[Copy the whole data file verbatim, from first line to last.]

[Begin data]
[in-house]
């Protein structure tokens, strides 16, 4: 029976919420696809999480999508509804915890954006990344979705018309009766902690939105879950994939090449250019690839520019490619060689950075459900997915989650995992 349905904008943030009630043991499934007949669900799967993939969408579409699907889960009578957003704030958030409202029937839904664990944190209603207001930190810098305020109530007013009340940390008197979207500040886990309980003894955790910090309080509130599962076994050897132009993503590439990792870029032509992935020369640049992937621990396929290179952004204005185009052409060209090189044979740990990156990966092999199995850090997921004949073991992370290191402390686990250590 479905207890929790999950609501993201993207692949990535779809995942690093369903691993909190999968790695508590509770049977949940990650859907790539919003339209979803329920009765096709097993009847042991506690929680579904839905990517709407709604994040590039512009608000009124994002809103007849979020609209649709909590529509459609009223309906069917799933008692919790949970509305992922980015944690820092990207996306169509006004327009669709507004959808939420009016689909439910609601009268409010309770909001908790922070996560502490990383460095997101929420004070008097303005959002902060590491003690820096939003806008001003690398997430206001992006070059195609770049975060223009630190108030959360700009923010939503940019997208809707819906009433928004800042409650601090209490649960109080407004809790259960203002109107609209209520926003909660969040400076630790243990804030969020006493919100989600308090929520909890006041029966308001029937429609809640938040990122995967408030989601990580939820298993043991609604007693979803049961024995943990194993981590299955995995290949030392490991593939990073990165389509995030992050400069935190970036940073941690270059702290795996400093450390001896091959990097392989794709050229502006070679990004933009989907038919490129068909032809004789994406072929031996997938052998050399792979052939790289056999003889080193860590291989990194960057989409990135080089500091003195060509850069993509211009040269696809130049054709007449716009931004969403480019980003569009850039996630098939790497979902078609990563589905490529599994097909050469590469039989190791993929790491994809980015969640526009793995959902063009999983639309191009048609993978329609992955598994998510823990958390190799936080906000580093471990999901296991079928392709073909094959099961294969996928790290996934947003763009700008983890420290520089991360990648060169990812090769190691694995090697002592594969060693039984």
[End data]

[in-house]
């Protein structure tokens, strides 16, 4: 029976919420696809999480999508509804915890954006990344979705018309009766902690939105879950994939090449250019690839520019490619060689950075459900997915989650995992 349905904008943030009630043991499934007949669900799967993939969408579409699907889960009578957003704030958030409202029937839904664990944190209603207001930190810098305020109530007013009340940390008197979207500040886990309980003894955790910090309080509130599962076994050897132009993503590439990792870029032509992935020369640049992937621990396929290179952004204005185009052409060209090189044979740990990156990966092999199995850090997921004949073991992370290191402390686990250590 479905207890929790999950609501993201993207692949990535779809995942690093369903691993909190999968790695508590509770049977949940990650859907790539919003339209979803329920009765096709097993009847042991506690929680579904839905990517709407709604994040590039512009608000009124994002809103007849979020609209649709909590529509459609009223309906069917799933008692919790949970509305992922980015944690820092990207996306169509006004327009669709507004959808939420009016689909439910609601009268409010309770909001908790922070996560502490990383460095997101929420004070008097303005959002902060590491003690820096939003806008001003690398997430206001992006070059195609770049975060223009630190108030959360700009923010939503940019997208809707819906009433928004800042409650601090209490649960109080407004809790259960203002109107609209209520926003909660969040400076630790243990804030969020006493919100989600308090929520909890006041029966308001029937429609809640938040990122995967408030989601990580939820298993043991609604007693979803049961024995943990194993981590299955995995290949030392490991593939990073990165389509995030992050400069935190970036940073941690270059702290795996400093450390001896091959990097392989794709050229502006070679990004933009989907038919490129068909032809004789994406072929031996997938052998050399792979052939790289056999003889080193860590291989990194960057989409990135080089500091003195060509850069993509211009040269696809130049054709007449716009931004969403480019980003569009850039996630098939790497979902078609990563589905490529599994097909050469590469039989190791993929790491994809980015969640526009793995959902063009999983639309191009048609993978329609992955598994998510823990958390190799936080906000580093471990999901296991079928392709073909094959099961294969996928790290996934947003763009700008983890420290520089991360990648060169990812090769190691694995090697002592594969060693039984």